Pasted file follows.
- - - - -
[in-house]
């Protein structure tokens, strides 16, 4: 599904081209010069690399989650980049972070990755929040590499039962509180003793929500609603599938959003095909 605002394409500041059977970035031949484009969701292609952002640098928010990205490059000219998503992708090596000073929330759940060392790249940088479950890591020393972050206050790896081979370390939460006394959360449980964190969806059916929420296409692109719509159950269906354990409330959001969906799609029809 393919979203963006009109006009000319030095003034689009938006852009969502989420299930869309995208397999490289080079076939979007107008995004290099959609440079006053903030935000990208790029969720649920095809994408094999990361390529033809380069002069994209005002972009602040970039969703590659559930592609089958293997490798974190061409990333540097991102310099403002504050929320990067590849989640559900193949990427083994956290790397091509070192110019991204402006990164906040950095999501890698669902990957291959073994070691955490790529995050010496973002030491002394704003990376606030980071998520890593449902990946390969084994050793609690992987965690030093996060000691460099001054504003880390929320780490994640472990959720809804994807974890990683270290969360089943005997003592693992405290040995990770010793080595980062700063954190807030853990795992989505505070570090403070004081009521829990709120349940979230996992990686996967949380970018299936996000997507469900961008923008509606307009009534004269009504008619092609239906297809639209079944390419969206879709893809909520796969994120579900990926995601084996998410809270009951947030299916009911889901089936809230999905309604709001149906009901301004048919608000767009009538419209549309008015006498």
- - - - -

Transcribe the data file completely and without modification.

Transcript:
[in-house]
């Protein structure tokens, strides 16, 4: 599904081209010069690399989650980049972070990755929040590499039962509180003793929500609603599938959003095909 605002394409500041059977970035031949484009969701292609952002640098928010990205490059000219998503992708090596000073929330759940060392790249940088479950890591020393972050206050790896081979370390939460006394959360449980964190969806059916929420296409692109719509159950269906354990409330959001969906799609029809 393919979203963006009109006009000319030095003034689009938006852009969502989420299930869309995208397999490289080079076939979007107008995004290099959609440079006053903030935000990208790029969720649920095809994408094999990361390529033809380069002069994209005002972009602040970039969703590659559930592609089958293997490798974190061409990333540097991102310099403002504050929320990067590849989640559900193949990427083994956290790397091509070192110019991204402006990164906040950095999501890698669902990957291959073994070691955490790529995050010496973002030491002394704003990376606030980071998520890593449902990946390969084994050793609690992987965690030093996060000691460099001054504003880390929320780490994640472990959720809804994807974890990683270290969360089943005997003592693992405290040995990770010793080595980062700063954190807030853990795992989505505070570090403070004081009521829990709120349940979230996992990686996967949380970018299936996000997507469900961008923008509606307009009534004269009504008619092609239906297809639209079944390419969206879709893809909520796969994120579900990926995601084996998410809270009951947030299916009911889901089936809230999905309604709001149906009901301004048919608000767009009538419209549309008015006498």